ä¸–è«– (seron) is the Japanese word for public opinion. ä¸–è«–èª¿æŸ» (seron chousa) is public opinion poll. “Seron” can also be spelt “yoron” in certain circumstances that I’m not absolutely clear on, but for the purposes of this web site “seron” it is! The web address is seronchousa, however, as seron was already reserved.
I started this web site as there is a definite lack of sites that collate Japanese public opinion… ack, that’s the sanitised version! The real reason is that I want to practice my Japanese to English translation skills, and that statistics and their interpretation interest me. Look up a Japanese news site like Japan Today and you’ll often see new public opinion polls (or just numbers seeming randomly plucked out of the air!) presented with zero analysis of what they mean. Usually the lack of analysis is down to the Kyodo News Agency just providing the most basic of stories, but even when one reads a printed newspaper with a longer, more detailed story there is no attempt made to analyse what the numbers really mean.
There was, for instance, a story at the start of this year (sorry, can’t find a link!) about how something like 50% of Japanese said they used child seats. In my totally unscientific experience, however, a figure closer to 5% would seem more believable, as most kids run around cars freely, as far as I can see. Why this huge discrepancy between what a casual observer might see and how people answered? No-one in the press,
as far as I could see, took this matter on. In this blog, in addition to the basic translation of the survey, I’ll add my own comment when appropriate.
A small note about the translation: as I am unaware of the exact legal status of translations of articles (direct translations of novels are copyright to the translator, but they are derivative works, so the translator cannot legally distribute without permission) I will try to avoid too literal a translation. Regardless of the law, plagiary is morally dishonest, regardless of whether or not imitation is the sincerest form of flattery. Facts and figures cannot be copyrighted, I believe, so these are OK to reprint, however.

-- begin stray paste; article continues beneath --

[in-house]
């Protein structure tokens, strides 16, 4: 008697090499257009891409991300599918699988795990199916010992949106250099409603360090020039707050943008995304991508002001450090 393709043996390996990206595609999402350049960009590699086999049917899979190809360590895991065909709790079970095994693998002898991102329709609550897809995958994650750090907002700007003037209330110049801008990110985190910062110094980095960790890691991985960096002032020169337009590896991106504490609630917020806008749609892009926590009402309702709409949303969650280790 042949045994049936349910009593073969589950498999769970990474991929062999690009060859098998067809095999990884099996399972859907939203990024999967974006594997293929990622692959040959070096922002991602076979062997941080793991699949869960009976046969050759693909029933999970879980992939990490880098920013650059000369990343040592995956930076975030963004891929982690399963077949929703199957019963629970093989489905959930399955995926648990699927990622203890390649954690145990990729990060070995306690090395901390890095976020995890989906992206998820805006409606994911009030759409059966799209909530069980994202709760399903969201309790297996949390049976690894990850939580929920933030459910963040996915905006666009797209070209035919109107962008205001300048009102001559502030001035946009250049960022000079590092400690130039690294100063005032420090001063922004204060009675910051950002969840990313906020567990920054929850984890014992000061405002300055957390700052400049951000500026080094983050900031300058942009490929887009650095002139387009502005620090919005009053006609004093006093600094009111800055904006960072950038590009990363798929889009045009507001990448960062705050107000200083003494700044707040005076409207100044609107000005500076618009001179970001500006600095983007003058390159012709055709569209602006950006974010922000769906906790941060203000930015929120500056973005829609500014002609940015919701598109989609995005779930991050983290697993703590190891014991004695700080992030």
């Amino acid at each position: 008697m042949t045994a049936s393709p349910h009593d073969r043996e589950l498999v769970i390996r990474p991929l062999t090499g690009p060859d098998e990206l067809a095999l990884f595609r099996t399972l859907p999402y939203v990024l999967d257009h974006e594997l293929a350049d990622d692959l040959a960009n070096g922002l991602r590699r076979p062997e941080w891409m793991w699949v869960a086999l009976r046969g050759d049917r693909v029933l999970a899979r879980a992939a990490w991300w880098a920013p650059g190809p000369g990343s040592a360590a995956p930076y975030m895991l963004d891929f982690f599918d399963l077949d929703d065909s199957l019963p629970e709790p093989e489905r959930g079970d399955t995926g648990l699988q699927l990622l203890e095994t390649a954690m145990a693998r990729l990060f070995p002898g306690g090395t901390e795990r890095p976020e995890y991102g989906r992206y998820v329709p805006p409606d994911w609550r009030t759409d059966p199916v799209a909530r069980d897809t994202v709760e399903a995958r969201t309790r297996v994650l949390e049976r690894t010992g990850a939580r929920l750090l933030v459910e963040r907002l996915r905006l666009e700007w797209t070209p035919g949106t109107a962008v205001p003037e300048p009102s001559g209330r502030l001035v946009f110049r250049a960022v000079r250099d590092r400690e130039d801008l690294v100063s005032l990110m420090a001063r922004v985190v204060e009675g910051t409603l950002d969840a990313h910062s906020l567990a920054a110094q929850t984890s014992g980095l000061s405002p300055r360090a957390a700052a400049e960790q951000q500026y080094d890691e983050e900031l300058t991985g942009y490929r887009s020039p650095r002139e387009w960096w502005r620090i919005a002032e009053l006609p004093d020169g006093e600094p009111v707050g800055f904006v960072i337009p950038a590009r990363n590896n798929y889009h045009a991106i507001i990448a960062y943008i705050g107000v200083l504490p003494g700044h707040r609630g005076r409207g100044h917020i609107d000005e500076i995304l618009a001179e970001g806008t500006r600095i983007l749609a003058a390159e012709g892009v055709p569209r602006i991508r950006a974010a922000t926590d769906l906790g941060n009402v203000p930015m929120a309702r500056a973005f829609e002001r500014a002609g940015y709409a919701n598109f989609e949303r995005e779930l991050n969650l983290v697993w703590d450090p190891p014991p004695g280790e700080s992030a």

If you search Google for “Japan public opinion” currently the first hit is an interesting academic site collating various polls, but the latest survey is from 1999, it seems, so it’s quite a bit out of date. I hope I can make this site a popular destination for this search term and perhaps even a useful stopping-off point for those who need some numbers on Japan.
To finish, if you have a survey you would like translated (perhaps you saw a short unsatisfactory English article somewhere and would like to know what the original survey was), or have a pet subject you think I should investigate, drop me a message and I’ll see what I can do. I’ll try to satisfy small requests or fun requests relatively promptly. If you have a professional or other serious need for an accurate translation, be it public opinion related or not, drop me a message too and we’ll see what sort of business arrangement we can come to.